Unfortunately the above applies only to ISOs above 51200 (if you ever need it and satisfied by the quality). At lower and moderate ISOs the A7S loses to the a7R even in shadows. A specific ultra-low light camera.

Direct link | Posted on Jun 22, 2014 at 20:38 UTC as 86th comment | 19 replies

So far the discussion has been purely qualitative. We know only that
the field curvature will depend on the lens design, FL and aperture. So, is it possible to create a not-too-expensive family of lenses (including zooms) with roughly constant FC? If that is not feasible and the FC in the family would range, say, from 1 to 9 arbitrary units, how much improvement we would see with the optimized (5 units) sensor compared to the flat one?

Direct link | Posted on Jun 19, 2014 at 17:33 UTC as 45th comment | 1 reply
On Sigma 50mm F1.4 DG HSM | Art Lab Test Review preview (557 comments in total)

Low contrast at f/1.4 (not uncommon, though).

Direct link | Posted on May 28, 2014 at 15:46 UTC as 89th comment
On Sony SLT-A77 II First Impressions Review preview (637 comments in total)
In reply to:

igor_s: Is the A77II's IBIS configurable for work with non-chipped lenses of different FL?

What adapter model did you use? I mean, it should be programmable for FL.

Direct link | Posted on May 2, 2014 at 18:12 UTC
On Sony SLT-A77 II First Impressions Review preview (637 comments in total)
In reply to:

igor_s: Is the A77II's IBIS configurable for work with non-chipped lenses of different FL?

In Pentax SLRs you can set the lens FL via the menu. I assume the camera will apply a different amount of sensor shift depending on your setting. You can play with it to achieve the best results with every lens. In any case that is better than nothing. The A77 will lock at default 50 mm which makes its IBIS almost useless already for a 100 mm lens.

Direct link | Posted on May 1, 2014 at 22:05 UTC
On Sony SLT-A77 II First Impressions Review preview (637 comments in total)

Is the A77II's IBIS configurable for work with non-chipped lenses of different FL?

Direct link | Posted on May 1, 2014 at 20:29 UTC as 67th comment | 5 replies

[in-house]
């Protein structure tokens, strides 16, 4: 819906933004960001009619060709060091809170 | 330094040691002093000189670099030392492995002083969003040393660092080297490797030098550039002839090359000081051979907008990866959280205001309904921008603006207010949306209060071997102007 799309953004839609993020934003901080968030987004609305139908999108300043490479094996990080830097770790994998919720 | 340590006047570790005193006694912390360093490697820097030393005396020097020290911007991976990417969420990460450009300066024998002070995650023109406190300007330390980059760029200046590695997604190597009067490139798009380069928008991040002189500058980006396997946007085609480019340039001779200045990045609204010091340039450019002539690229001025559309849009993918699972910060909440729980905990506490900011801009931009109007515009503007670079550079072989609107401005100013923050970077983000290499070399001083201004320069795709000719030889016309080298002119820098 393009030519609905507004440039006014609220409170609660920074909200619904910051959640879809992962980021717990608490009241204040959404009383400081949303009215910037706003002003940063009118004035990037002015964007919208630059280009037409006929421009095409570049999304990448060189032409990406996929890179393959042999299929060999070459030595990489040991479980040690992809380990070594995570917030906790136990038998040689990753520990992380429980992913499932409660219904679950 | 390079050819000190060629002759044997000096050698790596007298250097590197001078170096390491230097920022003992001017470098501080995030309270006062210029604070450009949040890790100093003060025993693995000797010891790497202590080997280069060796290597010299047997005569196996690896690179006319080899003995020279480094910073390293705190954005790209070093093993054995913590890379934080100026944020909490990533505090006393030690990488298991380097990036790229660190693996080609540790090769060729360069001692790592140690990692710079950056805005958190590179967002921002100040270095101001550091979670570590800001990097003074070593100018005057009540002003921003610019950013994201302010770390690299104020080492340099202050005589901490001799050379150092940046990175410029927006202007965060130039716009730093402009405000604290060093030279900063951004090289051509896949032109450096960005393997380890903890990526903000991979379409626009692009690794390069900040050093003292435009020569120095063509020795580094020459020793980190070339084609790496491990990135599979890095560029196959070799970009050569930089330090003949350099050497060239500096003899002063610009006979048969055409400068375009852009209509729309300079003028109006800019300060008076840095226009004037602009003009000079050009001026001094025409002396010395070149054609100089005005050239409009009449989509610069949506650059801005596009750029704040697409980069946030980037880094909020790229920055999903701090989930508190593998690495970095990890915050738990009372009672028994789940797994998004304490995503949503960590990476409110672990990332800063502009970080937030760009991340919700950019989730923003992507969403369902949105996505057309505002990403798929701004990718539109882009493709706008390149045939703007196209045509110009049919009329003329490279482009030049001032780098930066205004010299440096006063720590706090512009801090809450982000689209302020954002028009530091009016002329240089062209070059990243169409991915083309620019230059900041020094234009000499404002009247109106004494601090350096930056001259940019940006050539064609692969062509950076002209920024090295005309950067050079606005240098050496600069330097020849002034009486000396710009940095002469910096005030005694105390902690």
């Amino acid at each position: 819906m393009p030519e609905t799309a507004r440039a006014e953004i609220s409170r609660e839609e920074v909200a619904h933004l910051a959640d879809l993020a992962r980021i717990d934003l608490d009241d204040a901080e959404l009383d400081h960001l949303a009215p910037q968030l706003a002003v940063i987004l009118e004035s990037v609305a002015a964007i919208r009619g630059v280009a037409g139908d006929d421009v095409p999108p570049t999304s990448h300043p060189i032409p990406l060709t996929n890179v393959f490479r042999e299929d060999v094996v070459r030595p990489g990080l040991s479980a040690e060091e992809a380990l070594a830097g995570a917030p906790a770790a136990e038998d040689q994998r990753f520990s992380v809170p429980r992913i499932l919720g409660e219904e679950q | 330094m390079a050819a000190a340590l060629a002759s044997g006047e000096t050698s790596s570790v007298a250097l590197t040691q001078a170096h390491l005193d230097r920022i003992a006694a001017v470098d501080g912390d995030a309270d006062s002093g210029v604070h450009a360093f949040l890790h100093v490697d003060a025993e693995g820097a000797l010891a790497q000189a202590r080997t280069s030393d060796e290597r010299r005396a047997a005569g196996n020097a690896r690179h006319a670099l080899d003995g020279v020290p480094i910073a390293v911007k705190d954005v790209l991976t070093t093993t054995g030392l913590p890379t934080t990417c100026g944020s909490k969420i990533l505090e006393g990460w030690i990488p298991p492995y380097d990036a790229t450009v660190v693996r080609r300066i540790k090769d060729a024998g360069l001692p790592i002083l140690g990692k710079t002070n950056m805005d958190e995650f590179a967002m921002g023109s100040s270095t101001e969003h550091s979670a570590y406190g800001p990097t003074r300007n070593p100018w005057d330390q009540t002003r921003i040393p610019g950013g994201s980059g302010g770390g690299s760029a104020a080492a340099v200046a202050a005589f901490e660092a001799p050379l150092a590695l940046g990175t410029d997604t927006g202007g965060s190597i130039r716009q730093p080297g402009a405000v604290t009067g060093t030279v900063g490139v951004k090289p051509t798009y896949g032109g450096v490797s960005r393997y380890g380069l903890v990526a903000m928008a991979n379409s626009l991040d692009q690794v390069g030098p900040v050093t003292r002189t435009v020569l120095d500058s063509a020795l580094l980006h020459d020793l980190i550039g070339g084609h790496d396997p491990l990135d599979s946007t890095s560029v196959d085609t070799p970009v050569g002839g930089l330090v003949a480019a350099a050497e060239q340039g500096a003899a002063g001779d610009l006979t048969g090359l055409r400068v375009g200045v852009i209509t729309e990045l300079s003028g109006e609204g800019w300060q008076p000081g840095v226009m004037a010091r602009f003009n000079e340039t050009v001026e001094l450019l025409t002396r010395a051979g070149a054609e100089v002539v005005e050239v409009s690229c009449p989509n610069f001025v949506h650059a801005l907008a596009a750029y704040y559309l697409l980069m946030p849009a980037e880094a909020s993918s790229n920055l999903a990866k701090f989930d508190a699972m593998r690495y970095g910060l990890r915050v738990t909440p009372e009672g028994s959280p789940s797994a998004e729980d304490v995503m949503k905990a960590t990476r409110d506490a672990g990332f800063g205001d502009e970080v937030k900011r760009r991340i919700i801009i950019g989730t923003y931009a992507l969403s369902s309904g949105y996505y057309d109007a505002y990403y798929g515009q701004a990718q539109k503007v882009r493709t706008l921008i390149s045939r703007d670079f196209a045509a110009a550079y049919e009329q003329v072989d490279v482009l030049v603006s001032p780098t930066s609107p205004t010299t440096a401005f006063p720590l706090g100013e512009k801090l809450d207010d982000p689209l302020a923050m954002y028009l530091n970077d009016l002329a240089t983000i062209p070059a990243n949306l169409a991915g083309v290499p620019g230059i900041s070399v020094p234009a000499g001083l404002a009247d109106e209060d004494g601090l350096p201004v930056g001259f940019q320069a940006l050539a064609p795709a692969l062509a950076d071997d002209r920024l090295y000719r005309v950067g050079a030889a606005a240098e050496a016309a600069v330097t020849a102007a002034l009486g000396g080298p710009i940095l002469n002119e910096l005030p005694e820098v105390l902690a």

On Sony SLT-A77 II First Impressions Review preview (637 comments in total)
In reply to:

igor_s: I can not figure out why Sony refuses to add the on-chip PDAF feature to its A-mount models. For now, it seems the only way to make the AF ultimately correct while enough fast (like on the A6000). Now I see again that cr----- AF microadjust which means that the user won't be able to shoot reliably with fast lenses. If one needs 12 fps with tracking he can use the SLT system. But in a different situatuion he may be interested in the ultimate reliability of the AF system. Will see how fast the A77II's conventional CDAF system is.

For me, the only question is, whether the on-chip PDAF would be faster than the CDAF (btw, does the A77II really have at least CDAF?)

If it would, Sony should have added it. I do not care about the SLT in this respect.

Direct link | Posted on May 1, 2014 at 20:26 UTC
On Sony SLT-A77 II First Impressions Review preview (637 comments in total)
In reply to:

igor_s: I can not figure out why Sony refuses to add the on-chip PDAF feature to its A-mount models. For now, it seems the only way to make the AF ultimately correct while enough fast (like on the A6000). Now I see again that cr----- AF microadjust which means that the user won't be able to shoot reliably with fast lenses. If one needs 12 fps with tracking he can use the SLT system. But in a different situatuion he may be interested in the ultimate reliability of the AF system. Will see how fast the A77II's conventional CDAF system is.